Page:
Both attackers were not shy to spread their bigotry online before their attacks and even released manifestos before their killings. In the manifestos, the Christchurch shooter mentions that he was inspired by Anders, and Anders mentioned other attackers before him, which is why people are fearing that right-wing ideologies that are mainstreamed online could be signs of an impending strike. Can the governments do something before things like this happen? How can people differentiate between a troll on the internet and a person that wants to take matters into their own hands one day? The rising trend of extremist attacks and the interconnectedness between them needs immediate action to combat it at its source. Western agencies need to focus on penetrating far-right networks to prevent future attacks and to do this, they must recognize that extremism has now moved towards online domains and look into self-radicalization. Self-radicalization is a cognitive process in which one person embraces radical beliefs, that mostly adhere to terrorist ideologies. Self-radicalization falls in line with right-wing radicalization, as they lure unsuspecting victims into their world, ‘educate’ them and eventually manipulate them into believing such ideologies. Eventually, they begin to plan and organize various types of attacks.

The role of the internet and Social Media

As previously mentioned, the internet plays an important role in the outspread of right-wing extremism. As such, the internet is full of conspiracy theories that are partly spread by right-wing trolls and partly by naïve users that promote, unknowingly, racial stereotypes and antisemitism. It is why many people have come to believe that the world is ruled by an ‘elite’ of people and in the existence of ‘lizard people’, theories that are antisemitic at their root. Social media algorithms boost this type of content, as it is ‘scandalous’ and generally attractive to young people that believe in far-fetched and illogical theories.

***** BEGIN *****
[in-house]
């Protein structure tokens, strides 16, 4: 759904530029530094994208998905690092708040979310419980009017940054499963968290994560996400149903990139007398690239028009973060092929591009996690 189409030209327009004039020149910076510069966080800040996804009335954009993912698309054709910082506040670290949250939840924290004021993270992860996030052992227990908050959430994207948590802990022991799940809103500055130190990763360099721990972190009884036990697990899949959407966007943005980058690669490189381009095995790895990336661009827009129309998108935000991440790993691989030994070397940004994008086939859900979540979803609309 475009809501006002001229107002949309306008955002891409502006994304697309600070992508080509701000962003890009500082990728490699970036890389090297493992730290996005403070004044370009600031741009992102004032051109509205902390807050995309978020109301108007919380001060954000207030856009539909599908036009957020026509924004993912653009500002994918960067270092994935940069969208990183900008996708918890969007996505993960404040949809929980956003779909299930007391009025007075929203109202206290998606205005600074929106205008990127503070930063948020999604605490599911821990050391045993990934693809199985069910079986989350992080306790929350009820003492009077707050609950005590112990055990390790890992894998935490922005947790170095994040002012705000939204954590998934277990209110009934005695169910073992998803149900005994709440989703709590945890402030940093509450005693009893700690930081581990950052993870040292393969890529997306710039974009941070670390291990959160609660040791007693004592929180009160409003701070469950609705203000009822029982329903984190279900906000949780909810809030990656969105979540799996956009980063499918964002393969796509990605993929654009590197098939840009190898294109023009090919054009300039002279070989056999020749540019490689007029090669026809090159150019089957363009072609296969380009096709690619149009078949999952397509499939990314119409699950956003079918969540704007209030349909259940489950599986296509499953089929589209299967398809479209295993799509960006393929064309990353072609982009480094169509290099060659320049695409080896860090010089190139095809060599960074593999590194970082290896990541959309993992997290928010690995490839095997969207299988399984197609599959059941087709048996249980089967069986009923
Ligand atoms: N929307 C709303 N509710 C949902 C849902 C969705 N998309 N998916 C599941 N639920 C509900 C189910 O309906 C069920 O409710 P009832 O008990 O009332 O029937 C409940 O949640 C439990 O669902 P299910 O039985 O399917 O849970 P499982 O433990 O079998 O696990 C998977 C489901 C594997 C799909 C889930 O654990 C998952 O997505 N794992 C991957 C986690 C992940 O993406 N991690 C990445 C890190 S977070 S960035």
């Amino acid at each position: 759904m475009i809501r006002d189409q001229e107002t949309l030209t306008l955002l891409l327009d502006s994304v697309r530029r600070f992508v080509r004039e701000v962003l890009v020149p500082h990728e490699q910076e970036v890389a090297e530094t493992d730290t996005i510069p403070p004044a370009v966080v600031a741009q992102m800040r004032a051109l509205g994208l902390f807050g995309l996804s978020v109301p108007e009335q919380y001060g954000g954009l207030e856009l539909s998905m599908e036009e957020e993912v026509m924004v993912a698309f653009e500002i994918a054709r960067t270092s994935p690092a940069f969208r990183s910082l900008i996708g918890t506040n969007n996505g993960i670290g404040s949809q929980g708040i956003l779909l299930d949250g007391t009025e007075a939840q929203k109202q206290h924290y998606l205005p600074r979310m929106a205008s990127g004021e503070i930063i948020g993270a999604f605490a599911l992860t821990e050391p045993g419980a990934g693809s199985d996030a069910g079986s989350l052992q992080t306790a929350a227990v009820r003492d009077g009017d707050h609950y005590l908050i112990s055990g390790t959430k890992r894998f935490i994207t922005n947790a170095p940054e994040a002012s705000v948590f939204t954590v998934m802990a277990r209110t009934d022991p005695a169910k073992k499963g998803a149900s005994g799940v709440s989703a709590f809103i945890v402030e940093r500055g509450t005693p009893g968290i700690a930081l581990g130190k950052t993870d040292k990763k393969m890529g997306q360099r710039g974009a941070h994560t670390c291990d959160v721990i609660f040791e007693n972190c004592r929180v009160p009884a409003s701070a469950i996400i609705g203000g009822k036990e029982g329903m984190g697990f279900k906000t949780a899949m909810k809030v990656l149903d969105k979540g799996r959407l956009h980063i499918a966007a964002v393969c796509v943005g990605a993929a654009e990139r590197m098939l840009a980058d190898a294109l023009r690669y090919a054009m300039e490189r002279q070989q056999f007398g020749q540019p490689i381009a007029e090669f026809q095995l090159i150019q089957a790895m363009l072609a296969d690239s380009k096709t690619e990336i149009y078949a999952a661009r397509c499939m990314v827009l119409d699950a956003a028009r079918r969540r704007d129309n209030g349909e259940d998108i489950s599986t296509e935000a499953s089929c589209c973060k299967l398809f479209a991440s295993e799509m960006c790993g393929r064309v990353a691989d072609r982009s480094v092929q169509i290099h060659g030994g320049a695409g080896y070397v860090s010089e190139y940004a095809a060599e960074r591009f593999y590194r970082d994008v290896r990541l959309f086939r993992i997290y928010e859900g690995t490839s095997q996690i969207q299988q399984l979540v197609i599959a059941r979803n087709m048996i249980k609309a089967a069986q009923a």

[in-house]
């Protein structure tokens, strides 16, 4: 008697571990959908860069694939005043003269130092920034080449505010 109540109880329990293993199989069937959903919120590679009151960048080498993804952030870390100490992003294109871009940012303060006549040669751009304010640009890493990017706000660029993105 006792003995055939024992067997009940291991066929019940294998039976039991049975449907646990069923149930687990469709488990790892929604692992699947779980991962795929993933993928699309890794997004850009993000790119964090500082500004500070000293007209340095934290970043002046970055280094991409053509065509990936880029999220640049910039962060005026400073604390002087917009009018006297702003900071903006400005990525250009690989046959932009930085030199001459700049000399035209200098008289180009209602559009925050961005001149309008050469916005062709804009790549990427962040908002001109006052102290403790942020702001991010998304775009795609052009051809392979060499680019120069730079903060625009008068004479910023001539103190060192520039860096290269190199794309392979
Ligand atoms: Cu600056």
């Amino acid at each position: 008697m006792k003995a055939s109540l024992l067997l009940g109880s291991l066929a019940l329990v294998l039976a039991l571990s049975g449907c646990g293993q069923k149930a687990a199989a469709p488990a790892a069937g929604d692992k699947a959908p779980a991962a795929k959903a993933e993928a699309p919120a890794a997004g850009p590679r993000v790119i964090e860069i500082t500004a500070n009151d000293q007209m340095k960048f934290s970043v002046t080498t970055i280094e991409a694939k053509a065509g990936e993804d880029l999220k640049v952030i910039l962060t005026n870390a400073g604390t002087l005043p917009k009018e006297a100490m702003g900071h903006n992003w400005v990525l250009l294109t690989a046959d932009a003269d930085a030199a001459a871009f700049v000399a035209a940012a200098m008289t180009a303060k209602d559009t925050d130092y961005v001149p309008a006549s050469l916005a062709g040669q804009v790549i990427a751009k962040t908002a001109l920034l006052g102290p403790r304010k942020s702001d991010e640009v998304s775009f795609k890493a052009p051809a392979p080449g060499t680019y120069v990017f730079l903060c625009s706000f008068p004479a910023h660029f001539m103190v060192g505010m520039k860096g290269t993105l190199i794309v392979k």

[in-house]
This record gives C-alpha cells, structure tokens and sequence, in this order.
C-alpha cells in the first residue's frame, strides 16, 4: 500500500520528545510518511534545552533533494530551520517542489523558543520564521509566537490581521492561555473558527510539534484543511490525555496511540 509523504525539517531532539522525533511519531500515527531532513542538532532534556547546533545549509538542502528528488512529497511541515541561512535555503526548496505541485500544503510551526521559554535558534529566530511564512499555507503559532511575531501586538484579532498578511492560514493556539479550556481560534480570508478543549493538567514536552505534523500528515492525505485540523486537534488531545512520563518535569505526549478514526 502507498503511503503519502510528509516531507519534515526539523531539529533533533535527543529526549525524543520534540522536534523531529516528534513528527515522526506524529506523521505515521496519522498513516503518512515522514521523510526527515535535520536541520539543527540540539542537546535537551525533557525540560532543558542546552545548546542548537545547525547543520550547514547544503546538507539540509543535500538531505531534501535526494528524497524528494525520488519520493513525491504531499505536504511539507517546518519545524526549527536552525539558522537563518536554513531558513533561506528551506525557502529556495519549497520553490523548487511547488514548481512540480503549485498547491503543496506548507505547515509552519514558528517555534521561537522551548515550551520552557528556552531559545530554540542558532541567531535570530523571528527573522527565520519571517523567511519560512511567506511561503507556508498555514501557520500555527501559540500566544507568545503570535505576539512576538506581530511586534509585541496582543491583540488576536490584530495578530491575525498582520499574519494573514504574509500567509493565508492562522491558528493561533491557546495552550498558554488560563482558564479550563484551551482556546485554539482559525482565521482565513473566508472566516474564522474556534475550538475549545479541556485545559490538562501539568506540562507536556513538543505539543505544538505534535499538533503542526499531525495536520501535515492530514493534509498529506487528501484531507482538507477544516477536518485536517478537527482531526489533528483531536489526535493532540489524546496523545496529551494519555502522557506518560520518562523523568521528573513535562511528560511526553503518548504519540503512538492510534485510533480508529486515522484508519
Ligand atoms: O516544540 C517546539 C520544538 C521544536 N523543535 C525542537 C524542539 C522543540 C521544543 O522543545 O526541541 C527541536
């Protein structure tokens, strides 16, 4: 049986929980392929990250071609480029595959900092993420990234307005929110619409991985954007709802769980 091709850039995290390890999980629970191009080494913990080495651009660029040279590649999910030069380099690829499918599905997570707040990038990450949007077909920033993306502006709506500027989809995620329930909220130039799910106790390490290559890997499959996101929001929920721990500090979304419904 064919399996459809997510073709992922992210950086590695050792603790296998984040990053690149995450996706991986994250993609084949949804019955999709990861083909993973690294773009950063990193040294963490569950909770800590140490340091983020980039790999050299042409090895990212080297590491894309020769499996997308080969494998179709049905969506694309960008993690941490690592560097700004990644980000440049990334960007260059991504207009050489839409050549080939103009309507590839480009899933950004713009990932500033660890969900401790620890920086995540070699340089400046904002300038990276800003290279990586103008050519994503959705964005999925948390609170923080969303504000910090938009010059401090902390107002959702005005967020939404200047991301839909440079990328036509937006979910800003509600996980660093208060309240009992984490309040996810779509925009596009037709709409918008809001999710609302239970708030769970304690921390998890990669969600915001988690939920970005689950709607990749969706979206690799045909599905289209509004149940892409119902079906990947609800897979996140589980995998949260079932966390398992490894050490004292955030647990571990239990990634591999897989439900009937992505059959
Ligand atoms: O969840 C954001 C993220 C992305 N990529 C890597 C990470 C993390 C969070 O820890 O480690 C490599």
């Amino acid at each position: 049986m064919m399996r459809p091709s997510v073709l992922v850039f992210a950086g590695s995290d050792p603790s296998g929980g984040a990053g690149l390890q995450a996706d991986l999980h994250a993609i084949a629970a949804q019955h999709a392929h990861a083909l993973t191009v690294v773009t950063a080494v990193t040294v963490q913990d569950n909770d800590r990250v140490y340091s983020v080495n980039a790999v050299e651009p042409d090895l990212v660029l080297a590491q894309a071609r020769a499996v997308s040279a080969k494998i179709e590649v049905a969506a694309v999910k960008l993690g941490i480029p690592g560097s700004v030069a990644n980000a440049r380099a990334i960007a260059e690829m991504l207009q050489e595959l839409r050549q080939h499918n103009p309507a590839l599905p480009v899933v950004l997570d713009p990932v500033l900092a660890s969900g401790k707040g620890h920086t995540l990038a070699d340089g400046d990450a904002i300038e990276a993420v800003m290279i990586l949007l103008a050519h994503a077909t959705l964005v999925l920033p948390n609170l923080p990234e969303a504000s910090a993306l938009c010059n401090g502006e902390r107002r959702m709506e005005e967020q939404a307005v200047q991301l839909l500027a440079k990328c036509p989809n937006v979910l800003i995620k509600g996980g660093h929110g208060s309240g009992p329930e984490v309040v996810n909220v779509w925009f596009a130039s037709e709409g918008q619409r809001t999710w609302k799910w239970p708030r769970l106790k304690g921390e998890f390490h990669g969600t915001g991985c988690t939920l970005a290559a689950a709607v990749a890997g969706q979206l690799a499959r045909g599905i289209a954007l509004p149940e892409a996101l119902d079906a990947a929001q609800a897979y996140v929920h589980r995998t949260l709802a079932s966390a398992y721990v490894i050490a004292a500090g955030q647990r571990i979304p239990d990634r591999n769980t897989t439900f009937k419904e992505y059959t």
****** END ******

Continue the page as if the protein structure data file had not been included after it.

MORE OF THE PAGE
Extremists use the lawless and unmoderated internet to quietly target minorities and reach broader audiences. Their campaign manifests itself under the surface of internet discourse, where fake news and memes take dominance. Right-wing extremists use subversive exposure, a method of engagement, by using deception as a way of normalizing extremist right-wing ideas to lure ignorant people, such as teenagers (especially gamers), into their groups, without making it clear that it is a radical group. The right uses memes to create inside jokes that have supremacist undertones, and the memes are shared on popular sites such as Twitter and Instagram. The memes are not meant to turn someone into an extremist, but to purposefully get people to think about what they have been previously taught and to look into alternative facts. The normalization of right-wing extremism views begins by virtue of being ‘harmless’ jokes, which is why the memes generate interaction. As they are only meant to provoke laughter, the intention of these internet posts is often ignored. Even the Christchurch terrorist engaged in sharing memes and discourse online, and he often made that clear in his manifesto. This is not to say that every right-wing meme is shared with a malicious purpose, one that can easily turn people into radicalists, but it is certainly of concern. There are not many things that a normal internet user can do to stop the spread of propaganda, but people need to be aware of it and report it if it is possible.

The purpose of this article was to shed light on right-wing movements that many people are not aware of and more so to inform about the easiness with which they are spreading. Right-wing extremism is dangerous, and the rise in influence has not been met with an appropriate response by governments. While there are not many options for tackling this problem, if more people know about the root of the problem, it can be easier to combat it.